The photo above shows the setup in the vise. Note the support block that helps keep the components at 90°. 

For drilling the holes in the joint, I use a hand-held electric drill and a DeWalt Pilot Point bit. Well made, its diameter is a good match to the high quality brad-point bit that I used to make clean holes across the grain in the jig. The DeWalt produces a little tearout drilling cross grain in the dadoed piece but that will not be seen and does not matter structurally. More important, it advances strongly through the long grain of the tongued piece, where a brad-point bit (essentially a cross-cut device) tends to bog down and burn. 

A good drill stop is a must for this work. I do not like any commercially available stops, and so I use shop-made stops (described here), which have never let me down. When working out the drilling depth, remember to take into account the jig and the dadoed workpiece. I drill 1/16″ – 1/8″ extra deep into the tongued piece to allow for excess glue. 

This is the joint so far:

cross-rail joint

Once you have finished drilling from the first side of the joint, detach the jig and reattach it to the dado on the “second” side of the joint. The cleat stays against the same edge of the dadoed piece but the opposite drilled face of the jig sits on the floor of the dado on the second side. The second tongued piece is set into proper orientation in its dado and the setup is clamped and registered the same as for the first side of the joint.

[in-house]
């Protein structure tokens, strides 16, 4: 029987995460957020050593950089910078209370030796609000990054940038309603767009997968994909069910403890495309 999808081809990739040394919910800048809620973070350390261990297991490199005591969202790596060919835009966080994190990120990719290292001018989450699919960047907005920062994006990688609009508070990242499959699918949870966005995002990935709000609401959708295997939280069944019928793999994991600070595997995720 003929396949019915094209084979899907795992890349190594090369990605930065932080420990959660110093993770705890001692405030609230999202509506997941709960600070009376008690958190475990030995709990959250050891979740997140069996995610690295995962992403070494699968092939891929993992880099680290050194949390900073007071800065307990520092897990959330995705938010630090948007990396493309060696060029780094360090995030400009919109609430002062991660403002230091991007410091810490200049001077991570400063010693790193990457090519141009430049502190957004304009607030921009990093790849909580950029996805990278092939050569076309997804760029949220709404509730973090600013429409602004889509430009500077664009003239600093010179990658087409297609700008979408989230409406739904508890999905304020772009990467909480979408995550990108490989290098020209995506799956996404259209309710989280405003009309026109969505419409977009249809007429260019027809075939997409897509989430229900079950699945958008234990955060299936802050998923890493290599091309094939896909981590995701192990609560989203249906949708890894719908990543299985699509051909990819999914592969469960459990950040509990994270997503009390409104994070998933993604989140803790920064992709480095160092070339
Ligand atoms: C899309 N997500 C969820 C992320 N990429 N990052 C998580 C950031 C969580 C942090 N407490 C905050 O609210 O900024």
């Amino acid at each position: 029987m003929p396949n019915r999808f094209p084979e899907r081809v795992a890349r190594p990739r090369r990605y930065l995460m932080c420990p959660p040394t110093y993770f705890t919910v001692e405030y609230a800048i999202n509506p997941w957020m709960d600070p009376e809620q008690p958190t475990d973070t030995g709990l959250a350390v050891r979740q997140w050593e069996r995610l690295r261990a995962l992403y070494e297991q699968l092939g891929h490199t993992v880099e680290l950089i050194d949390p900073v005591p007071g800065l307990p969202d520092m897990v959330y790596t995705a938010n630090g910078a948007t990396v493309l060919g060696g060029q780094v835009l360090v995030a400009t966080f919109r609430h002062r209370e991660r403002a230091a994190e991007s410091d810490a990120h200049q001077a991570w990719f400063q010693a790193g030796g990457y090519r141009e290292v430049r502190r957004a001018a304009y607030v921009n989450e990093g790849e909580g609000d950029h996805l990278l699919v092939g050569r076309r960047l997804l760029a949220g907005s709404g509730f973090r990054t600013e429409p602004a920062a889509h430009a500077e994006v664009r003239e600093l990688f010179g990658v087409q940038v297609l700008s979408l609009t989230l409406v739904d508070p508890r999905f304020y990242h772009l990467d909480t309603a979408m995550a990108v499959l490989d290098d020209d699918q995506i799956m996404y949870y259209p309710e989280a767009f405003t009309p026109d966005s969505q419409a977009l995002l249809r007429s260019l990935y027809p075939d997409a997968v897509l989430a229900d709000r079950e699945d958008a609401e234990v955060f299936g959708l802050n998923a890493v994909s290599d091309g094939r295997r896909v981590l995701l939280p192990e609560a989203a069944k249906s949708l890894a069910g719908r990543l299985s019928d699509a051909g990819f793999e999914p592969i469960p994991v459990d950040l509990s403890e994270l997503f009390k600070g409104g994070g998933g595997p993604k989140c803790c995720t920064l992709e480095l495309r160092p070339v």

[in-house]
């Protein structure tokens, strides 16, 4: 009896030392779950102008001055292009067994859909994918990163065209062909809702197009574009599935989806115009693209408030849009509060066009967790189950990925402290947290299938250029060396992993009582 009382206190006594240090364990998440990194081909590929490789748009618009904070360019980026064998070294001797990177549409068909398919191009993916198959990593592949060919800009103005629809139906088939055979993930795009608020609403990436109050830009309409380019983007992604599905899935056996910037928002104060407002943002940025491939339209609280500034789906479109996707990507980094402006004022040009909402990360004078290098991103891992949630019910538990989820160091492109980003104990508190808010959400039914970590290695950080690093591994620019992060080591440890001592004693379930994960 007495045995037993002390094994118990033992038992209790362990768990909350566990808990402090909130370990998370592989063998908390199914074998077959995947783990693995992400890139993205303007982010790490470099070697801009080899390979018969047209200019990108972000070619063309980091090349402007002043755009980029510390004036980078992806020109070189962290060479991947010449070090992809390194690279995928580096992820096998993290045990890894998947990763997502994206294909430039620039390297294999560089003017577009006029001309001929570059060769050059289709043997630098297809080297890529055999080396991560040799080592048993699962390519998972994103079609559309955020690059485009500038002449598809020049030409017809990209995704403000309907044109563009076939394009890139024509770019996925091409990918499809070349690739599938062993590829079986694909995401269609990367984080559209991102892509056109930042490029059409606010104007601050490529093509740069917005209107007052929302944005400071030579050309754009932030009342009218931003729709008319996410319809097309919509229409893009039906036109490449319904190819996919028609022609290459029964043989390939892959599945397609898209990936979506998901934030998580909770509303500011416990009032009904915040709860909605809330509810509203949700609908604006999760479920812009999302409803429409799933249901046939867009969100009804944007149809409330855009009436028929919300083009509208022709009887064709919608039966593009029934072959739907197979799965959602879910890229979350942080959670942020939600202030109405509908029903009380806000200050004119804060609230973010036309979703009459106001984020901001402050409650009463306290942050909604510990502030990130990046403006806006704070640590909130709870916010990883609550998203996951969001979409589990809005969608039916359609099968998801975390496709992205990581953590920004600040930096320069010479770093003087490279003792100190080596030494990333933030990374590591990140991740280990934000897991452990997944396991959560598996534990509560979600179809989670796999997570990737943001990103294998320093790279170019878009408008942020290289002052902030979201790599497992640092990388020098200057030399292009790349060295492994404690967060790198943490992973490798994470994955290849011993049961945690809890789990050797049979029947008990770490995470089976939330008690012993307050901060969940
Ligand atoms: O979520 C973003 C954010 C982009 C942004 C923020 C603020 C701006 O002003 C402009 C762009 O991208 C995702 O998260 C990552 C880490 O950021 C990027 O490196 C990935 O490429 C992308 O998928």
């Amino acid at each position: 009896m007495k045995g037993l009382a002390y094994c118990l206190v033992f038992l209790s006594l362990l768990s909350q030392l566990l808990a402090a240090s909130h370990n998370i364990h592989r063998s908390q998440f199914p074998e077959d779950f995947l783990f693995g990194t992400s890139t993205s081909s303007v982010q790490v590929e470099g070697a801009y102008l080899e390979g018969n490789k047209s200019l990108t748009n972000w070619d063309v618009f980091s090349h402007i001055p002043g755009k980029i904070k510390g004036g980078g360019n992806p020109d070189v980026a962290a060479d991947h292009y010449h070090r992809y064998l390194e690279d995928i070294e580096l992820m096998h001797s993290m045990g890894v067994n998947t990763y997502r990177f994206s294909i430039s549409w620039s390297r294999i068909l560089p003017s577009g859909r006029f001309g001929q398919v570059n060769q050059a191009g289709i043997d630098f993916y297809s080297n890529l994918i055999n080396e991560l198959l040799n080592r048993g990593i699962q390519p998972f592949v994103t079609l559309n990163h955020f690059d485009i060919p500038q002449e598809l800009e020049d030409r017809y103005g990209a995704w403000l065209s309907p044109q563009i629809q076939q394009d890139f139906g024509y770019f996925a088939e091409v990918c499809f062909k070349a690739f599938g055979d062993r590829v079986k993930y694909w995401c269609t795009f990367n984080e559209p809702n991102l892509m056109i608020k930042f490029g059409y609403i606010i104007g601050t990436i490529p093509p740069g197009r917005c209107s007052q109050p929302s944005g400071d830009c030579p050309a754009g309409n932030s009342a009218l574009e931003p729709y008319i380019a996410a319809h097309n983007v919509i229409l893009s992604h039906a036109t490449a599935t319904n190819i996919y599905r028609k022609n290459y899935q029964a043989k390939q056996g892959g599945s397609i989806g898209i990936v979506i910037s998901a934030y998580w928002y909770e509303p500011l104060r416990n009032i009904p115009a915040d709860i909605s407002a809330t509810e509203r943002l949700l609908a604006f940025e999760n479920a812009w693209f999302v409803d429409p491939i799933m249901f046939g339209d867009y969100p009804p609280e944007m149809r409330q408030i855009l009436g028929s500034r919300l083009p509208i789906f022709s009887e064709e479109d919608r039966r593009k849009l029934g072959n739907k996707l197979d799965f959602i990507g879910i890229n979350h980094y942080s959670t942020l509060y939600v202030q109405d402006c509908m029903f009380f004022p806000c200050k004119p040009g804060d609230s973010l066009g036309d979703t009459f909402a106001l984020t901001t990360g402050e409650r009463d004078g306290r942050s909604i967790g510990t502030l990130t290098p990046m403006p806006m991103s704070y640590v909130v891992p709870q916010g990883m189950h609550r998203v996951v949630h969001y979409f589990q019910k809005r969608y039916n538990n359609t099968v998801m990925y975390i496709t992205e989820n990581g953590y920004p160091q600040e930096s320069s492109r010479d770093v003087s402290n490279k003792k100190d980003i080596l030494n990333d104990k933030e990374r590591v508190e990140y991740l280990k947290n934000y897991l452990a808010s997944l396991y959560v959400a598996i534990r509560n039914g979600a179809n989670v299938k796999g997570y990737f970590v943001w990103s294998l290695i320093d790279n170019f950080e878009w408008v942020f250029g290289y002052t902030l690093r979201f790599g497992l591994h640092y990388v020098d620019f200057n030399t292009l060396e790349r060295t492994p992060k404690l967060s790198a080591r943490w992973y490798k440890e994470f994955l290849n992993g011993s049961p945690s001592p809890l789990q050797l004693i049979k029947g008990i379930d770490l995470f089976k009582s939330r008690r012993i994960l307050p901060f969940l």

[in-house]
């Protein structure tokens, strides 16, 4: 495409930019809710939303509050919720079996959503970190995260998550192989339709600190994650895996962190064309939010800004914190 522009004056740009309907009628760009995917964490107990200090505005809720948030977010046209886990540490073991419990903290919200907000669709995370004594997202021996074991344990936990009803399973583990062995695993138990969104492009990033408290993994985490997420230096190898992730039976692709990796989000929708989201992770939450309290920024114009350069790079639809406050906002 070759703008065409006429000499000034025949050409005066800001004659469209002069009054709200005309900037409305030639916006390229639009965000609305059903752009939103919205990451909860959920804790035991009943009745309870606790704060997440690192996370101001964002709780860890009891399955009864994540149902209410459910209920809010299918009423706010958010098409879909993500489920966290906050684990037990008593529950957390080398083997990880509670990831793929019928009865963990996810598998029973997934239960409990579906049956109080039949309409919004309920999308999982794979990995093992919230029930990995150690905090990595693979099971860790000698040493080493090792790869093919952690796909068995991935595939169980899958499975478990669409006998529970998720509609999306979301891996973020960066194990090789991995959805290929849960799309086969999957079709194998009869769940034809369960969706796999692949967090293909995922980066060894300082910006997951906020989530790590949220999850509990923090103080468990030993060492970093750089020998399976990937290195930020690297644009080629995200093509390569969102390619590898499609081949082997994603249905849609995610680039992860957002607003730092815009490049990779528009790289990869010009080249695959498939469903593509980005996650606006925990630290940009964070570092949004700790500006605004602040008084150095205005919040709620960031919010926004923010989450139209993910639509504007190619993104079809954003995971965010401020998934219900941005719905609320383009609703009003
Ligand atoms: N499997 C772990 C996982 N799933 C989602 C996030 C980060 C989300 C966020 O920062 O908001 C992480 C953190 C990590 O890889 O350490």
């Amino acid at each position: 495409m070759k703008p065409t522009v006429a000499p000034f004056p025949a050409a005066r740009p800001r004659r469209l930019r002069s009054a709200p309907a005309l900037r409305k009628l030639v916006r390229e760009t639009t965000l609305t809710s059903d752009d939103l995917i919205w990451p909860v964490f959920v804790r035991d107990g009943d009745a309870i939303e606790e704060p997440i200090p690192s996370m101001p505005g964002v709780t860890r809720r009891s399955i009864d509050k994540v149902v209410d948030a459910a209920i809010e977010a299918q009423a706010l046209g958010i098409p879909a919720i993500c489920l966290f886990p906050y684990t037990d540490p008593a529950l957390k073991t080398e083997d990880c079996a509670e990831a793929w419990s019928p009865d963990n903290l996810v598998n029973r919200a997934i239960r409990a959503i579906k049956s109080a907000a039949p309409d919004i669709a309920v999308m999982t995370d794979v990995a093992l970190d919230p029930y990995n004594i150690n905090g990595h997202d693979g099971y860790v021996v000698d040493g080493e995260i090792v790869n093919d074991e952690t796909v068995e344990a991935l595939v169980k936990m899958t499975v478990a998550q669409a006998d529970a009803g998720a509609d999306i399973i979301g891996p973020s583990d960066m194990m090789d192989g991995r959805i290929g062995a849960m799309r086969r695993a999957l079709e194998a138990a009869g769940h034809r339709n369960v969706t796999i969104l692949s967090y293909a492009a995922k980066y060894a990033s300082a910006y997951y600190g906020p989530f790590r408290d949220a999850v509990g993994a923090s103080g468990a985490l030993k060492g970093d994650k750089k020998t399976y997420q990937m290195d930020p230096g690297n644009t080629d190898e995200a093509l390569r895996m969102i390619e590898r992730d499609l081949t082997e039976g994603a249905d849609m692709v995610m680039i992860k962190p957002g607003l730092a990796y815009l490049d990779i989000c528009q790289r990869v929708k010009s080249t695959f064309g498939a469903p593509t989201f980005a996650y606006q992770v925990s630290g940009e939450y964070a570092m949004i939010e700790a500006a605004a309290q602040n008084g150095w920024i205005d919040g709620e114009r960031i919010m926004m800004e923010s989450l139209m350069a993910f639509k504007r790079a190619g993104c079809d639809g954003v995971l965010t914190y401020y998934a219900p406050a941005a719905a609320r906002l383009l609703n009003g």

For this second round of drilling, the holes in the dadoed piece already exist, so you are just going through them directly into the long grain of the tongued piece.

Here is a reminder of what we are trying to produce:

cross-rail joint

This is more difficult to describe than to do. This method ensures that all the components are drilled in the actual position they will be in the final joint. And that is why the dowel jig is made to be useable from both sides. 

Next: assembly and completion.

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• Sunday, January 12th, 2020
dowel jig for cross-rail joint

The dowel jig for this joint is simple but it must be accurate. Use a fine-grained, very hard wood. I used some of my old stock of bubinga, one inch thick. The width of the jig must fit snugly into the dado, 5/8″ in this case. A little extra length helps in handling the jig.  

Make sure: all faces are flat and straight, the width and thickness are uniform over the full length, and adjacent faces are dead square to each other. Most woodworkers will use a table saw to make this little block of wood, as I did. Please be cautious working such little pieces, and make use of an appropriate work handling device. I like the GRR-Ripper for such work. It’s worth it.